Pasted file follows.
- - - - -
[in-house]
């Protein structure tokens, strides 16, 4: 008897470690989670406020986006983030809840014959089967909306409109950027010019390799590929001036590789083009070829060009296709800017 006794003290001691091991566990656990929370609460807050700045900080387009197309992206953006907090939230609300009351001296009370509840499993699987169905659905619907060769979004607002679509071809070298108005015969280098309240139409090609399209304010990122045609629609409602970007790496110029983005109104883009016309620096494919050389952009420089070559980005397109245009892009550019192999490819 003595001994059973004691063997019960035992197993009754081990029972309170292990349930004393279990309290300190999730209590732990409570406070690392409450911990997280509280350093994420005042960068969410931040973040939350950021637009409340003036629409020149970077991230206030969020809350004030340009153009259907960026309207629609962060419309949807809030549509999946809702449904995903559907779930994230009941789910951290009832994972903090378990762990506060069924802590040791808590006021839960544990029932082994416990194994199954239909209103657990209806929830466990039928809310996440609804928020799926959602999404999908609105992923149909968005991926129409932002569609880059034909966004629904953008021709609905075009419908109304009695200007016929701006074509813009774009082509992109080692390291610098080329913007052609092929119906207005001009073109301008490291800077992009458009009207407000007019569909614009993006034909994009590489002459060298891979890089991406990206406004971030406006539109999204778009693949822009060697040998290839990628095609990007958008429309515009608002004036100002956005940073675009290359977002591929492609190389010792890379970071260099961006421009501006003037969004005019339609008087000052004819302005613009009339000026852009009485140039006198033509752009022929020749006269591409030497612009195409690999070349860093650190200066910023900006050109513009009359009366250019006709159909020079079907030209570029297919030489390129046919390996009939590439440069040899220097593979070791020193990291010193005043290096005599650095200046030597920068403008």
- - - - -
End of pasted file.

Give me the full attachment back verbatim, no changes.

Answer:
[in-house]
């Protein structure tokens, strides 16, 4: 008897470690989670406020986006983030809840014959089967909306409109950027010019390799590929001036590789083009070829060009296709800017 006794003290001691091991566990656990929370609460807050700045900080387009197309992206953006907090939230609300009351001296009370509840499993699987169905659905619907060769979004607002679509071809070298108005015969280098309240139409090609399209304010990122045609629609409602970007790496110029983005109104883009016309620096494919050389952009420089070559980005397109245009892009550019192999490819 003595001994059973004691063997019960035992197993009754081990029972309170292990349930004393279990309290300190999730209590732990409570406070690392409450911990997280509280350093994420005042960068969410931040973040939350950021637009409340003036629409020149970077991230206030969020809350004030340009153009259907960026309207629609962060419309949807809030549509999946809702449904995903559907779930994230009941789910951290009832994972903090378990762990506060069924802590040791808590006021839960544990029932082994416990194994199954239909209103657990209806929830466990039928809310996440609804928020799926959602999404999908609105992923149909968005991926129409932002569609880059034909966004629904953008021709609905075009419908109304009695200007016929701006074509813009774009082509992109080692390291610098080329913007052609092929119906207005001009073109301008490291800077992009458009009207407000007019569909614009993006034909994009590489002459060298891979890089991406990206406004971030406006539109999204778009693949822009060697040998290839990628095609990007958008429309515009608002004036100002956005940073675009290359977002591929492609190389010792890379970071260099961006421009501006003037969004005019339609008087000052004819302005613009009339000026852009009485140039006198033509752009022929020749006269591409030497612009195409690999070349860093650190200066910023900006050109513009009359009366250019006709159909020079079907030209570029297919030489390129046919390996009939590439440069040899220097593979070791020193990291010193005043290096005599650095200046030597920068403008």